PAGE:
In our neighborhood, the last few days have been cool, often cloudy, and sometimes rainy. Searching the streets of south Oak Park turned up a few spring bulbs about to burst into bloom. As usual, the flowers on the sunnier south sides of homes were further along:
At several other homes, larger Daffodil plants were beginning to catch up to the Miniature Daffodils we photographed last week for Gail’s birthday — they weren’t blooming yet, but they were getting close:
Go here to see what Daffodil buds looked like a week ago, when they first emerged from the soil (see the bottom of the post).
I was inspired by the almost-opened buds, so this morning I checked a secluded corner of our back yard, against a south-facing wooden fence. Guess what I found? The Miniature Daffodils we bought last year for Gail’s birthday also were beginning to open. As the day progressed with intermittent sun, four buds finally bloomed:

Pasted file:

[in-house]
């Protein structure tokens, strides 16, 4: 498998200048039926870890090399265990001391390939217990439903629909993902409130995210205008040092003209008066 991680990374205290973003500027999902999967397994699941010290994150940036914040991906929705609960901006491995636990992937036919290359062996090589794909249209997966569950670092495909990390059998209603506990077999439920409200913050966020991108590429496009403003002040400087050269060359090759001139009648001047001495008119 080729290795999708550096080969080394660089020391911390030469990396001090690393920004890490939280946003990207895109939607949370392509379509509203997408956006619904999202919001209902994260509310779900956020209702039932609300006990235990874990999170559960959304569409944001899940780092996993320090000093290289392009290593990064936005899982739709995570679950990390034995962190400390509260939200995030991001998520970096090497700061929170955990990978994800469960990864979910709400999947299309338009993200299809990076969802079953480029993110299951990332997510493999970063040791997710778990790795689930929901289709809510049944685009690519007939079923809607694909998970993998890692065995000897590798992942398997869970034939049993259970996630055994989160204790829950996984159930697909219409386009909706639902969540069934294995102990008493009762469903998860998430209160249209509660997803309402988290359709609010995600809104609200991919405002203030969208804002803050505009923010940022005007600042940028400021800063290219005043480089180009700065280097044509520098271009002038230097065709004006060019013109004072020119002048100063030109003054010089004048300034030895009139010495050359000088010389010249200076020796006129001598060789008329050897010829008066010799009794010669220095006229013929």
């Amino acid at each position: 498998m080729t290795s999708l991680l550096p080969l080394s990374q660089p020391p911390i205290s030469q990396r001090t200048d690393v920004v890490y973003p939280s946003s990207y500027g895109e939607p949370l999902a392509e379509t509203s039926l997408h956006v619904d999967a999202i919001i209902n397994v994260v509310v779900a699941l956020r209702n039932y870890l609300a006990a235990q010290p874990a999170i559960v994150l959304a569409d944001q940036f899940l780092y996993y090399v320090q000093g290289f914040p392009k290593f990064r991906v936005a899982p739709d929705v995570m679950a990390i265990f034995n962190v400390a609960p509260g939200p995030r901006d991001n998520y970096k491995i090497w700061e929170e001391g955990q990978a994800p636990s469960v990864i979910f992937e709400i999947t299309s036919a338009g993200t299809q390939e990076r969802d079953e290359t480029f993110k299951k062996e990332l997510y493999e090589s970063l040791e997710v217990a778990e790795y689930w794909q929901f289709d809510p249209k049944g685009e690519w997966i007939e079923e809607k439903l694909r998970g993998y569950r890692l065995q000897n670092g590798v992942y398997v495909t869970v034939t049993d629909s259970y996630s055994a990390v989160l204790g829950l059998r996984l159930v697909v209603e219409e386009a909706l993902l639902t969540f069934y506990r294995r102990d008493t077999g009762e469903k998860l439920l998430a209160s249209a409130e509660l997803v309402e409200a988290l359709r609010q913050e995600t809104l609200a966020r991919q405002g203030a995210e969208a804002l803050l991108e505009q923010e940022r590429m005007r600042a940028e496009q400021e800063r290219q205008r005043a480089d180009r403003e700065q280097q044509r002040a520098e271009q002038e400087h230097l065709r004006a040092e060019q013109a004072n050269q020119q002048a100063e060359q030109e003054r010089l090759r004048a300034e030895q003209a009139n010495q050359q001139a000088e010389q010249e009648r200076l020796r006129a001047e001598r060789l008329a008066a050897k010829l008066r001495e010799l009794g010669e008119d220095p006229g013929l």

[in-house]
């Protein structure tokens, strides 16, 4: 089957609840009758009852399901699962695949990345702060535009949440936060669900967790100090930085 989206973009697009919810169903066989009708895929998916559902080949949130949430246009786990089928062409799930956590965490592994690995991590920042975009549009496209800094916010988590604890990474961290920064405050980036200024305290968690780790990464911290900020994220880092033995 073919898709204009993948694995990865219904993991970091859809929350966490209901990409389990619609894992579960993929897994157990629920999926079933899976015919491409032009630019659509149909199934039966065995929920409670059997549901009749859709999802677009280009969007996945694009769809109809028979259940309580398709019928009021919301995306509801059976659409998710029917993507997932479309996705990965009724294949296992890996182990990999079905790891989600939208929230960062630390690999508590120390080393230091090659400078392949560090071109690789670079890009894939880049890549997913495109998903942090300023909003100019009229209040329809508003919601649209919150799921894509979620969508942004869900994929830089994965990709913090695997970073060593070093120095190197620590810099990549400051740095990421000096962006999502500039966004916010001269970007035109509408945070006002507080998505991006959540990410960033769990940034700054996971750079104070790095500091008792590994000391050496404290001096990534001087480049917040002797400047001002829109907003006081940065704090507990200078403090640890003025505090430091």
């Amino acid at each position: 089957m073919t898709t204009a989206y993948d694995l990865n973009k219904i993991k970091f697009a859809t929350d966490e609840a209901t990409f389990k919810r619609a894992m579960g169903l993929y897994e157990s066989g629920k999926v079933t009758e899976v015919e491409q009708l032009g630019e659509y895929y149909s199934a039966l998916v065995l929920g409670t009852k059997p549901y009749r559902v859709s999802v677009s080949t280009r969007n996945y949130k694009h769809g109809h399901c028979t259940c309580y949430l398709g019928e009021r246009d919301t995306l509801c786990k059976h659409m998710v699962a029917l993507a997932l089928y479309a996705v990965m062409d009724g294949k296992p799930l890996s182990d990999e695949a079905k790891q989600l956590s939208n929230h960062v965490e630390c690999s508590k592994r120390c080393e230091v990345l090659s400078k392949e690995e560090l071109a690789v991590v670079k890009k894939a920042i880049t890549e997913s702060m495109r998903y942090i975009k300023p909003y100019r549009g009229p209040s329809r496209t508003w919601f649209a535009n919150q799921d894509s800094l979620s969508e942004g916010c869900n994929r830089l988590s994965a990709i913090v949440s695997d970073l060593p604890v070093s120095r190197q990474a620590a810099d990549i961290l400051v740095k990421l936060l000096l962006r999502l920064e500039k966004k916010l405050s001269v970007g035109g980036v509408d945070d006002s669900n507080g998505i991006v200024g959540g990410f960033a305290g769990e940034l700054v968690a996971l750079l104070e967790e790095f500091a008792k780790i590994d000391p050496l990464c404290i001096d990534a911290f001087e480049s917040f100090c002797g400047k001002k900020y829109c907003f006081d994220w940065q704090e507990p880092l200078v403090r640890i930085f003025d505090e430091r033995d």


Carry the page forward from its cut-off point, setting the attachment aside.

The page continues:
We bought these flowers as part of the American Cancer Society’s 2008 Daffodil Days. (The 2009 Daffodil Days just ended.)
I guess birthday flowers that support a good cause should be my favorite flowers of the spring so far, but they’re not. My favorites are some spring wildflowers living the tame life in a street-side garden near Maple Park. They’re Bloodroot, a common woodland wildflower that I was surprised to find in this residential neighborhood:
For tomorrow I’ll have good news and bad news to share. Tree flowers are back, some for better, and some for worse.